'I must make, however, some conditions regarding our proposed marriage, which a gentleman of Monsieur Schneider's gallantry cannot refuse.'
'Pray command me,' replied the husband elect. 'Fair lady, you know I am your slave.'
'You occupy a distinguished political rank, citizen representative,' said she; 'and we in our village are likewise known and beloved. I should be ashamed, I confess, to wed you here; for our people would wonder at the sudden marriage, and imply that it was only by compulsion that I gave you my hand. Let us, then, perform this ceremony at Strasburg, before the public authorities of the city, with the state and solemnity which befits the marriage of one of the chief men of the Republic.'
'Be it so, madam,' he answered, and gallantly proceeded to embrace his bride.
Mary did not shrink from this ruffian's kiss; nor did she reply when poor old Jacob, who sat sobbing in a corner, burst out, and said,--
'O Mary, Mary, I did not think this of thee!'
'Silence, brother!' hastily said Edward; 'my good son-in-law will pardon your ill-humor.'
I believe uncle Edward in his heart was pleased at the notion of the marriage; he only cared for money and rank, and was little scrupulous as to the means of obtaining them.
The matter then was finally arranged; and presently, after Schneider had transacted the affairs which brought him into that part of the country, the happy bridal party set forward for Strasburg. Uncles Jacob and Edward occupied the back seat of the old family carriage, and the young bride and bridegroom (he was nearly Jacob's age) were seated majestically in front. Mary has often since talked to me of this dreadful journey. She said she wondered at the scrupulous politeness of Schneider during the route; nay, that at another period she could have listened to and admired the singular talent of this man, his great learning, his fancy, and wit; but her mind was bent upon other things, and the poor girl firmly thought that her last day was come.
In the meantime, by a blessed chance, I had not ridden three leagues from Strasburg, when the officer of a passing troop of a cavalry regiment, looking at the beast on which I was mounted, was pleased to take a fancy to it, and ordered me, in an authoritative tone, to descend, and to give up my steed for the benefit of the Republic. I represented to him, in vain, that I was a soldier, like himself, and the bearer of despatches to Paris. 'Fool!' he said; 'do you think they would send despatches by a man who can ride at best but ten leagues a day?' And the honest soldier was so wroth at my supposed duplicity, that he not only confiscated my horse, but my saddle, and the little portmanteau which contained the chief part of my worldly goods and treasure. I had nothing for it but to dismount, and take my way on foot back again to Strasburg. I arrived there in the evening, determining the next morning to make my case known to the citizen St. Just; and though I made my entry without a sou, I don't know what secret exultation I felt at again being able to return.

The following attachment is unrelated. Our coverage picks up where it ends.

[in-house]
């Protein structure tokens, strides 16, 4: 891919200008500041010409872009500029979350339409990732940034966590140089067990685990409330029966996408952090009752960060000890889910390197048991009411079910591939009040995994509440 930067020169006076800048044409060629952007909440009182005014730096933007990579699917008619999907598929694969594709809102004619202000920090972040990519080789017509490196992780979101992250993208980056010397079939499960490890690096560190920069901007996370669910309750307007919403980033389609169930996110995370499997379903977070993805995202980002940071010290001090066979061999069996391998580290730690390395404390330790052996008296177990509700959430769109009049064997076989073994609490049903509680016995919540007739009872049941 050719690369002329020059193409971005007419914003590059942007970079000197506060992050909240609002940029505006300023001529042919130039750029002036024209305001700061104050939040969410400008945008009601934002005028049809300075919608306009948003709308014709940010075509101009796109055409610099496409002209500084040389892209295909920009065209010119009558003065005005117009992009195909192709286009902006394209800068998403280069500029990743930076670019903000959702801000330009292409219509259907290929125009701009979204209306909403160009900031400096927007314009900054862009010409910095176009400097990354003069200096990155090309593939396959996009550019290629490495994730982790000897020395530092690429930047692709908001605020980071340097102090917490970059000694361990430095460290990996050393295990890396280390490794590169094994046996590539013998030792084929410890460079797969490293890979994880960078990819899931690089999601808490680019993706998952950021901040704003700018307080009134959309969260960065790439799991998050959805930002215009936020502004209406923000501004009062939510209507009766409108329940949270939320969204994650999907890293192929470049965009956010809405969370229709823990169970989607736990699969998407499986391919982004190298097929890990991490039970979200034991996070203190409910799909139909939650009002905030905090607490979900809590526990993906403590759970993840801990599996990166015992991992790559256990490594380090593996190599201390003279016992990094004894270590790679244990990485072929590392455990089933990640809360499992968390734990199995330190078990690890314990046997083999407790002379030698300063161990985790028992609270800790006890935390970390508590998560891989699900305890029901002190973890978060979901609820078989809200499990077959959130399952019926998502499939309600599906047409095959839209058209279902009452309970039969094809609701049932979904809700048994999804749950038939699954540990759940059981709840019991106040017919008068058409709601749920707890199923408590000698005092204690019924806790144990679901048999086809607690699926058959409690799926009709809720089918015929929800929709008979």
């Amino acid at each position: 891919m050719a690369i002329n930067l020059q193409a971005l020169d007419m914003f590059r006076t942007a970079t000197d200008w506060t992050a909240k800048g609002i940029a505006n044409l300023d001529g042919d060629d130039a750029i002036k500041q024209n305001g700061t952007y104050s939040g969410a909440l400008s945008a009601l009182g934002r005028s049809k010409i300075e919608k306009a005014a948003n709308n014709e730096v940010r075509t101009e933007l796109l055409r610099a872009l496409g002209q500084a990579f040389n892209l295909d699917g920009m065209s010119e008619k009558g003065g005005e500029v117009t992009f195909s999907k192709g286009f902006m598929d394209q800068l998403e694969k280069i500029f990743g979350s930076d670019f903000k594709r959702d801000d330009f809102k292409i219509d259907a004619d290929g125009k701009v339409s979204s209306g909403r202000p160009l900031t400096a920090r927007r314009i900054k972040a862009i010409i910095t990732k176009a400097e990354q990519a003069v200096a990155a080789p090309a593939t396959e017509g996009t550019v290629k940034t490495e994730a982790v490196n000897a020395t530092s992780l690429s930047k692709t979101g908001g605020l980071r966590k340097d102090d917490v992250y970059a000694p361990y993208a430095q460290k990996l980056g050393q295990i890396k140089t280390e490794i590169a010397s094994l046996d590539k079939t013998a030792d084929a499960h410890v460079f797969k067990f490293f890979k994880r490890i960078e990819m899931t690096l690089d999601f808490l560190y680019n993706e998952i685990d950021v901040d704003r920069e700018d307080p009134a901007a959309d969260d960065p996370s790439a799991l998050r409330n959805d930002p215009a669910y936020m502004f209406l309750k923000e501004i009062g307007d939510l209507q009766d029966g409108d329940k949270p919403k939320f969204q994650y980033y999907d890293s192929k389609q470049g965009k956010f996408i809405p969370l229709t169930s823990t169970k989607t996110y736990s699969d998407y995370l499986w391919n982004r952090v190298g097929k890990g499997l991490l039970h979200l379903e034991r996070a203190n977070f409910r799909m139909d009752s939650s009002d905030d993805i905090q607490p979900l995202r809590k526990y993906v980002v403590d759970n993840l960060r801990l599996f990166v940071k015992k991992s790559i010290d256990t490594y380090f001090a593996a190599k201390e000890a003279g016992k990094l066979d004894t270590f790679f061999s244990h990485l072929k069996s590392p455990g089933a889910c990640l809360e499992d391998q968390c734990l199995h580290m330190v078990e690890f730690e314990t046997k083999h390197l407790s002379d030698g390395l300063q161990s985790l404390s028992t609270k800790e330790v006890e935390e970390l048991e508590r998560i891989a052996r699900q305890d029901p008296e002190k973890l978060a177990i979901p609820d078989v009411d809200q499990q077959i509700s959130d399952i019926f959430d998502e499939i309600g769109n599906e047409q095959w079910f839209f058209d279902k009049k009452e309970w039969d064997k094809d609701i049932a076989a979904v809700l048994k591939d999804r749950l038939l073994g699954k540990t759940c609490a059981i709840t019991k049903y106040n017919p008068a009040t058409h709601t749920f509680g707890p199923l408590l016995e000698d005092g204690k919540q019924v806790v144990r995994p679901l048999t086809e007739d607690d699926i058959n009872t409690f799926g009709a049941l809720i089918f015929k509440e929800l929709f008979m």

The ante-chamber of such a great man as St. Just was, in those days, too crowded for an unprotected boy to obtain an early audience; two days passed before I could obtain a sight of the friend of Robespierre. On the third day, as I was still waiting for the interview, I heard a great bustle in the courtyard of the house, and looked out with many others at the spectacle.
A number of men and women, singing epithalamiums, and dressed in some absurd imitation of Roman costume, a troop of soldiers and gendarmerie, and an immense crowd of the badauds of Strasburg, were surrounding a carriage which then entered the court of the mayoralty. In this carriage, great God! I saw my dear Mary, and Schneider by her side. The truth instantly came upon me: the reason for Schneider's keen inquiries and my abrupt dismissal; but I could not believe that Mary was false to me. I had only to look in her face, white and rigid as marble, to see that this proposed marriage was not with her consent.
I fell back in the crowd as the procession entered the great room in which I was, and hid my face in my hands: I could not look upon her as the wife of another,--upon her so long loved and truly--the saint of my childhood--the pride and hope of my youth--torn from me for ever, and delivered over to the unholy arms of the murderer who stood before me.
The door of St. Just's private apartment opened, and he took his seat at the table of mayoralty just as Schneider and his cort?ge arrived before it.
Schneider then said that he came in before the authorities of the Republic to espouse the citoyenne Marie Ancel.
'Is she a minor?' asked St. Just.
'She is a minor, but her father is here to give her away.'
'I am here,' said uncle Edward, coming eagerly forward and bowing. 'Edward Ancel, so please you, citizen representative. The worthy citizen Schneider has done me the honor of marrying into my family.'
'But my father has not told you the terms of the marriage,' said Mary, interrupting him, in a loud, clear voice.
Here Schneider seized her hand, and endeavored to prevent her from speaking. Her father turned pale, and cried, 'Stop, Mary, stop! For heaven's sake, remember your poor old father's danger!'